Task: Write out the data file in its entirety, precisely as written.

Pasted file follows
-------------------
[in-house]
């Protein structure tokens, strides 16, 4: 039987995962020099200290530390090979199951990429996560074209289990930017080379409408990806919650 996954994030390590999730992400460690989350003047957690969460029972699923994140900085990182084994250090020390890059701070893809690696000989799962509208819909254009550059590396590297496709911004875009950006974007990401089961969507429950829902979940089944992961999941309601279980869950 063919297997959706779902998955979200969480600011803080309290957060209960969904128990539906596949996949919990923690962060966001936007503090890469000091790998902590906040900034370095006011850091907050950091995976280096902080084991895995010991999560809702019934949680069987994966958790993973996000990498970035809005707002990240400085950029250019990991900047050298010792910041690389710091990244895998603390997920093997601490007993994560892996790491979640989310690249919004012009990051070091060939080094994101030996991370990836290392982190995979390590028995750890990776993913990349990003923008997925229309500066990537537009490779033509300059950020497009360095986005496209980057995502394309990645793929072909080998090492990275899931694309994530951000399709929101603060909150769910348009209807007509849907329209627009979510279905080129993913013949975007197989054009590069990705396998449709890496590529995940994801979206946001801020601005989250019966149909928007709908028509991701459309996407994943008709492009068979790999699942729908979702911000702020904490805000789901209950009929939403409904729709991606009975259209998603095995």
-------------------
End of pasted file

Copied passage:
[in-house]
């Protein structure tokens, strides 16, 4: 039987995962020099200290530390090979199951990429996560074209289990930017080379409408990806919650 996954994030390590999730992400460690989350003047957690969460029972699923994140900085990182084994250090020390890059701070893809690696000989799962509208819909254009550059590396590297496709911004875009950006974007990401089961969507429950829902979940089944992961999941309601279980869950 063919297997959706779902998955979200969480600011803080309290957060209960969904128990539906596949996949919990923690962060966001936007503090890469000091790998902590906040900034370095006011850091907050950091995976280096902080084991895995010991999560809702019934949680069987994966958790993973996000990498970035809005707002990240400085950029250019990991900047050298010792910041690389710091990244895998603390997920093997601490007993994560892996790491979640989310690249919004012009990051070091060939080094994101030996991370990836290392982190995979390590028995750890990776993913990349990003923008997925229309500066990537537009490779033509300059950020497009360095986005496209980057995502394309990645793929072909080998090492990275899931694309994530951000399709929101603060909150769910348009209807007509849907329209627009979510279905080129993913013949975007197989054009590069990705396998449709890496590529995940994801979206946001801020601005989250019966149909928007709908028509991701459309996407994943008709492009068979790999699942729908979702911000702020904490805000789901209950009929939403409904729709991606009975259209998603095995």